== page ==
New GOP Debt Ceiling Threat

Debt CeilingOver the weekend, Lori Montgomery at the Washington Post wrote, GOP Moves Away From Entitlements and Toward Tax Reform in Budget Deal. In it, she explained that because seniors don’t like the idea of entitlement cuts, the Republicans are planning to focus on tax reform. And in the name of this tax reform (that mustn’t raise any new revenue), they will threaten to crash the economy with the Debt Ceiling.

You must remember the Debt Ceiling, because it is the only economic policy from the past few years that truly terrifies me. The federal government can only borrow money up to whatever debt amount—called the Debt Ceiling—that Congress has set. For the last 2 years, Republicans have been threatening to not raise the Debt Ceiling, and that will cause the federal government to default on its debt obligations. It’s kind of like an individual saying, “I know I ran up $1,000 on my credit card, but I don’t think my debt level should be above $100, so I’m not going to pay my bill.” Failing to raise the Debt Ceiling would not only greatly harm our economy, it would make any debt problems of the federal government far, far worse.

What I find so amazing about this is that the politicians who are threatening to crash the economy are exactly the same people who argue that if we don’t get our debt under control, we will become like Greece and be unable to borrow money at the low interest rates we have been able to borrow at for the last 4 years. This comparison to Greece is ridiculous, of course. There are a number of ways that we are distinctly not like Greece. But if we don’t raise the Debt Ceiling, we will default on our debts. That will cause interest rates on government debt to skyrocket. And that really will be an economic catastrophe.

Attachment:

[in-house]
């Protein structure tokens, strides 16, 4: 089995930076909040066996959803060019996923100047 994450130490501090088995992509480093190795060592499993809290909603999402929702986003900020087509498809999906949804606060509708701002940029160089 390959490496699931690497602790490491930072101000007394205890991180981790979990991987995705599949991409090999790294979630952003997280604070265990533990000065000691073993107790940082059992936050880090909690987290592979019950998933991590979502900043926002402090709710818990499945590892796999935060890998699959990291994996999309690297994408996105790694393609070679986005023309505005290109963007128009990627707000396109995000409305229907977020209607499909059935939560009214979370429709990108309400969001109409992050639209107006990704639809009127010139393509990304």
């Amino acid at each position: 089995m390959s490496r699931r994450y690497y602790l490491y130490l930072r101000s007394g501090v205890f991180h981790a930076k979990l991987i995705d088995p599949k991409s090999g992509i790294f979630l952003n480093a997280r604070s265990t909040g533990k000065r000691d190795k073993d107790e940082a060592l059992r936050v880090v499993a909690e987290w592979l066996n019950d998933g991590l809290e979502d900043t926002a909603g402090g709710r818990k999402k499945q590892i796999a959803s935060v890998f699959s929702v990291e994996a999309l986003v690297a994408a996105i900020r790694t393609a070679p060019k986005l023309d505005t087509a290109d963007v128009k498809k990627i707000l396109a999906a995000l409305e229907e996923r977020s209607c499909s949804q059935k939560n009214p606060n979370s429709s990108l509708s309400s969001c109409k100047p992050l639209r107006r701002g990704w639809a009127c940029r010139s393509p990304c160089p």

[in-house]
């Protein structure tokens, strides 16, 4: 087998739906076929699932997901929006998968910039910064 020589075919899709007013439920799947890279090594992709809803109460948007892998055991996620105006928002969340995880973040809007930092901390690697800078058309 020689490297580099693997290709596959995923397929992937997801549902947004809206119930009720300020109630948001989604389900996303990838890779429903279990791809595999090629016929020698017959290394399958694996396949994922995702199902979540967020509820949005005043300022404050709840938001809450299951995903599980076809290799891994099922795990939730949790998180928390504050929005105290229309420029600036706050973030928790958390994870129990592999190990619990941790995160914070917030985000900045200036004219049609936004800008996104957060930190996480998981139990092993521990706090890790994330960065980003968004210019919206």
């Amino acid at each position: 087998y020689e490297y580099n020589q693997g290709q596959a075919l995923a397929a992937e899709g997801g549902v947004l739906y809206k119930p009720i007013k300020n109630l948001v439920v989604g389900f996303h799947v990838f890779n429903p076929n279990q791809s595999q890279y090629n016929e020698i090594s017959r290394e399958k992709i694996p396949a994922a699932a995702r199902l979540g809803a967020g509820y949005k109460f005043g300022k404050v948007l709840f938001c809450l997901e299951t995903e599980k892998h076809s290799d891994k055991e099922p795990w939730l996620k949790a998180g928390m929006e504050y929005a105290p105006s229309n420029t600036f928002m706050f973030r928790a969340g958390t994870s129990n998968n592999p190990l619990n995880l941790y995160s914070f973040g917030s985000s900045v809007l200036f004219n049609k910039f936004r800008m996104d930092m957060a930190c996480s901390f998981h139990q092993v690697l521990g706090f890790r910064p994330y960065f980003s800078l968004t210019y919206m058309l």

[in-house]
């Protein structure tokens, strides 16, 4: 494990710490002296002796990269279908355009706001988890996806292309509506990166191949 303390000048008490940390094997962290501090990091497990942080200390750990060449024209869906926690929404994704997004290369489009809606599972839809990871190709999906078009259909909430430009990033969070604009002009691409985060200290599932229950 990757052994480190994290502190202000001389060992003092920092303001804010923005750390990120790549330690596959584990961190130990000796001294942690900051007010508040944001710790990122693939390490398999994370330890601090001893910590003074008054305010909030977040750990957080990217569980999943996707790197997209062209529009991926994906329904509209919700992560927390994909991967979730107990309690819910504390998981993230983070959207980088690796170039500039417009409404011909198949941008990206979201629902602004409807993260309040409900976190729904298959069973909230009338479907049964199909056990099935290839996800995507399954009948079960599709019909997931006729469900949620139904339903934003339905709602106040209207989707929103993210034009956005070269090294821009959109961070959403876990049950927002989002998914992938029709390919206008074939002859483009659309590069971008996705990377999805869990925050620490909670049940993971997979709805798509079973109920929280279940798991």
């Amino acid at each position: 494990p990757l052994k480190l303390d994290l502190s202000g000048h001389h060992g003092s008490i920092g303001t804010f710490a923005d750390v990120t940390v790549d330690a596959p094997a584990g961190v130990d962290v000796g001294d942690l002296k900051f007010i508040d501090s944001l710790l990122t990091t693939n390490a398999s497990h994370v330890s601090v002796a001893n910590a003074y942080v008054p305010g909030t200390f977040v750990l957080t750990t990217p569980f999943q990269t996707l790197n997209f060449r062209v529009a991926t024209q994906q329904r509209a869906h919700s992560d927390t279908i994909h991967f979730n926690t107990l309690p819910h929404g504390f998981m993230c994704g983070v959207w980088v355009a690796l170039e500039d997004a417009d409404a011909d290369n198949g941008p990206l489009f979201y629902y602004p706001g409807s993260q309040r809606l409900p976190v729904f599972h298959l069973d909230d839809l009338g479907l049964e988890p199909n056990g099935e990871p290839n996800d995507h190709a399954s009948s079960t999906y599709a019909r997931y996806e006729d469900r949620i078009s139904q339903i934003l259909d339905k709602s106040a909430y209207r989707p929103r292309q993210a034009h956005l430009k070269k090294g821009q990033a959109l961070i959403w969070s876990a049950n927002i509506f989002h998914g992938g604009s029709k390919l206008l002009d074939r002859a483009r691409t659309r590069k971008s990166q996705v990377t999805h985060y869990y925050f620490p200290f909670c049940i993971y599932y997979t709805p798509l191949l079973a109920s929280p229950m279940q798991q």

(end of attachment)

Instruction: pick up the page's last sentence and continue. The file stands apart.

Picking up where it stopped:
The Republicans actually don’t care about that. This has never been about debt or economics or policy. It is about forcing the government to do their bidding even while they are a minority party. And from their perspective, it might work out very well. If they crashed the economy, there would be fewer tax revenues, so the deficit would go way up. But because we’d defaulted, the cost of borrowing would be much higher. There would be no recourse but to savage spending—especially on the poor and weak. Of course, it might also mean the end of the Republican Party as a major force in American politics, but I’m not sure conservatives think that far ahead.

But let’s assume that the Republicans don’t actually plan to force a debate. What is it that they are using this ultimate threat for? They want to cut marginal income tax rates and pay for them by closing loopholes. As we’ve seen before, that will necessarily be a regressive policy change because the big money is in the mortgage interest deduction. But even more than that, it is a way to stop the Democrats from raising taxes on the rich through the closure of loopholes that affect them. So if you’ve ever wondered why it is such a big deal to conservatives to do this kind of revenue neutral tax “reform,” there you have it: it is to protect the rich from future tax cuts and probably give them new tax cuts right away.

The best case scenario is that the Republicans are willing to risk crashing the economy in order to lower the taxes of the rich. The worst case scenario is that the Republicans think that crashing the economy would be a good thing. Take you pick. It makes the Republican Party a pernicious actor in our public policy.


It is also possible that crashing the economy would completely backfire against conservative desires. The situation could be so bad that the government had no recourse but to radically raise taxes.

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About Frank Moraes

Frank Moraes is a freelance writer and editor online and in print. He is educated as a scientist with a PhD in Atmospheric Physics. He has worked in climate science, remote sensing, throughout the computer industry, and as a college physics instructor. Find out more at About Frank Moraes.

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